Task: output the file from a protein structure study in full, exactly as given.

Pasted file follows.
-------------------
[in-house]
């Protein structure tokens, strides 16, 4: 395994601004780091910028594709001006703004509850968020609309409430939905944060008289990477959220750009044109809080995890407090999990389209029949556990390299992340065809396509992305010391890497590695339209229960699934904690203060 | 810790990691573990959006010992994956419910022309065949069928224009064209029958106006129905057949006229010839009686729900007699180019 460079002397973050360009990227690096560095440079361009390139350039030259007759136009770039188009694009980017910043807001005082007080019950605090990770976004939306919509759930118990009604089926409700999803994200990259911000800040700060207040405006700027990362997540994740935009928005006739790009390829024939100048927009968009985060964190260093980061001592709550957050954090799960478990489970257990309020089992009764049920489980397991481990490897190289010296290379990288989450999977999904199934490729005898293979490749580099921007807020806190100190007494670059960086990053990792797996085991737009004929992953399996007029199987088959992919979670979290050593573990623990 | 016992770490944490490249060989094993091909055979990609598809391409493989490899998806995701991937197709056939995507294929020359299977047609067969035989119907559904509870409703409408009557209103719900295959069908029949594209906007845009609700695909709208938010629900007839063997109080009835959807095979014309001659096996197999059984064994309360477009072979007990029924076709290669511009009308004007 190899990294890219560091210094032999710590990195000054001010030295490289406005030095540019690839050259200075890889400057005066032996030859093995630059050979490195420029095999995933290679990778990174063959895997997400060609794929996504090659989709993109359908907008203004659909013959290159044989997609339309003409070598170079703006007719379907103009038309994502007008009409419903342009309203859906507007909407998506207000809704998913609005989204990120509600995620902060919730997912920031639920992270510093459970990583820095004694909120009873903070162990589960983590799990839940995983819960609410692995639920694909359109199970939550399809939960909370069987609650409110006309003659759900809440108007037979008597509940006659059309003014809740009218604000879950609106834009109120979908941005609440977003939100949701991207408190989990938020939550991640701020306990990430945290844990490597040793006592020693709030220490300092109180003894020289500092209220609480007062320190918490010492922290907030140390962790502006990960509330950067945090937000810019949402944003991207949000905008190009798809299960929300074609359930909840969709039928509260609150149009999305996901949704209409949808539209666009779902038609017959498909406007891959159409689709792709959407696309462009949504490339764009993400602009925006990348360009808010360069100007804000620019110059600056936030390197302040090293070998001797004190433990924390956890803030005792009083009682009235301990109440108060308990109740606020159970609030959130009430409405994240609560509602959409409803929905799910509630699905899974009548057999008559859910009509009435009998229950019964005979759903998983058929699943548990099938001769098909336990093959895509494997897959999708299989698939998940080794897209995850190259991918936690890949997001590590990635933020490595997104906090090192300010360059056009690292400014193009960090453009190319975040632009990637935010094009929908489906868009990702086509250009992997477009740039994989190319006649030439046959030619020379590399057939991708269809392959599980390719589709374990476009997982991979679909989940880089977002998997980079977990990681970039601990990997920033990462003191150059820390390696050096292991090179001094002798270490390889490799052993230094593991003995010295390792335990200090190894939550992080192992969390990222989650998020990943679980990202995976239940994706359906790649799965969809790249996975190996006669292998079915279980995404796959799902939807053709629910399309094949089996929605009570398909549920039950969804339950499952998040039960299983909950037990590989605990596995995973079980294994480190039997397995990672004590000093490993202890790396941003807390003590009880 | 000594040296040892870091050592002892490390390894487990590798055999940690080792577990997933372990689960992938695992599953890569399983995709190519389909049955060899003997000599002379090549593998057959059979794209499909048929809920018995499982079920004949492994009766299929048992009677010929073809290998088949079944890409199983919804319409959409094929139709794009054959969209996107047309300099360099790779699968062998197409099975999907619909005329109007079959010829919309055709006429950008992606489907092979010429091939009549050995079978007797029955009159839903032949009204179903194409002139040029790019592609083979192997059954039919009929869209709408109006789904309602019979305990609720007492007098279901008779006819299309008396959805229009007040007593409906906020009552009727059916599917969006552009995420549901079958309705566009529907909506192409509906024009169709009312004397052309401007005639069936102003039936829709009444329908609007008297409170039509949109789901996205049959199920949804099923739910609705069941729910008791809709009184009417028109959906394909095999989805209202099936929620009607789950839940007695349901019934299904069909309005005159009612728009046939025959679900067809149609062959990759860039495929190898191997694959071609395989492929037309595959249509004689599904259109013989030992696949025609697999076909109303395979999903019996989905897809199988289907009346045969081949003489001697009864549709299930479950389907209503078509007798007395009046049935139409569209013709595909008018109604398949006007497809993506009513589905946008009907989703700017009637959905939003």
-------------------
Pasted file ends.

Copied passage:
[in-house]
């Protein structure tokens, strides 16, 4: 395994601004780091910028594709001006703004509850968020609309409430939905944060008289990477959220750009044109809080995890407090999990389209029949556990390299992340065809396509992305010391890497590695339209229960699934904690203060 | 810790990691573990959006010992994956419910022309065949069928224009064209029958106006129905057949006229010839009686729900007699180019 460079002397973050360009990227690096560095440079361009390139350039030259007759136009770039188009694009980017910043807001005082007080019950605090990770976004939306919509759930118990009604089926409700999803994200990259911000800040700060207040405006700027990362997540994740935009928005006739790009390829024939100048927009968009985060964190260093980061001592709550957050954090799960478990489970257990309020089992009764049920489980397991481990490897190289010296290379990288989450999977999904199934490729005898293979490749580099921007807020806190100190007494670059960086990053990792797996085991737009004929992953399996007029199987088959992919979670979290050593573990623990 | 016992770490944490490249060989094993091909055979990609598809391409493989490899998806995701991937197709056939995507294929020359299977047609067969035989119907559904509870409703409408009557209103719900295959069908029949594209906007845009609700695909709208938010629900007839063997109080009835959807095979014309001659096996197999059984064994309360477009072979007990029924076709290669511009009308004007 190899990294890219560091210094032999710590990195000054001010030295490289406005030095540019690839050259200075890889400057005066032996030859093995630059050979490195420029095999995933290679990778990174063959895997997400060609794929996504090659989709993109359908907008203004659909013959290159044989997609339309003409070598170079703006007719379907103009038309994502007008009409419903342009309203859906507007909407998506207000809704998913609005989204990120509600995620902060919730997912920031639920992270510093459970990583820095004694909120009873903070162990589960983590799990839940995983819960609410692995639920694909359109199970939550399809939960909370069987609650409110006309003659759900809440108007037979008597509940006659059309003014809740009218604000879950609106834009109120979908941005609440977003939100949701991207408190989990938020939550991640701020306990990430945290844990490597040793006592020693709030220490300092109180003894020289500092209220609480007062320190918490010492922290907030140390962790502006990960509330950067945090937000810019949402944003991207949000905008190009798809299960929300074609359930909840969709039928509260609150149009999305996901949704209409949808539209666009779902038609017959498909406007891959159409689709792709959407696309462009949504490339764009993400602009925006990348360009808010360069100007804000620019110059600056936030390197302040090293070998001797004190433990924390956890803030005792009083009682009235301990109440108060308990109740606020159970609030959130009430409405994240609560509602959409409803929905799910509630699905899974009548057999008559859910009509009435009998229950019964005979759903998983058929699943548990099938001769098909336990093959895509494997897959999708299989698939998940080794897209995850190259991918936690890949997001590590990635933020490595997104906090090192300010360059056009690292400014193009960090453009190319975040632009990637935010094009929908489906868009990702086509250009992997477009740039994989190319006649030439046959030619020379590399057939991708269809392959599980390719589709374990476009997982991979679909989940880089977002998997980079977990990681970039601990990997920033990462003191150059820390390696050096292991090179001094002798270490390889490799052993230094593991003995010295390792335990200090190894939550992080192992969390990222989650998020990943679980990202995976239940994706359906790649799965969809790249996975190996006669292998079915279980995404796959799902939807053709629910399309094949089996929605009570398909549920039950969804339950499952998040039960299983909950037990590989605990596995995973079980294994480190039997397995990672004590000093490993202890790396941003807390003590009880 | 000594040296040892870091050592002892490390390894487990590798055999940690080792577990997933372990689960992938695992599953890569399983995709190519389909049955060899003997000599002379090549593998057959059979794209499909048929809920018995499982079920004949492994009766299929048992009677010929073809290998088949079944890409199983919804319409959409094929139709794009054959969209996107047309300099360099790779699968062998197409099975999907619909005329109007079959010829919309055709006429950008992606489907092979010429091939009549050995079978007797029955009159839903032949009204179903194409002139040029790019592609083979192997059954039919009929869209709408109006789904309602019979305990609720007492007098279901008779006819299309008396959805229009007040007593409906906020009552009727059916599917969006552009995420549901079958309705566009529907909506192409509906024009169709009312004397052309401007005639069936102003039936829709009444329908609007008297409170039509949109789901996205049959199920949804099923739910609705069941729910008791809709009184009417028109959906394909095999989805209202099936929620009607789950839940007695349901019934299904069909309005005159009612728009046939025959679900067809149609062959990759860039495929190898191997694959071609395989492929037309595959249509004689599904259109013989030992696949025609697999076909109303395979999903019996989905897809199988289907009346045969081949003489001697009864549709299930479950389907209503078509007798007395009046049935139409569209013709595909008018109604398949006007497809993506009513589905946008009907989703700017009637959905939003």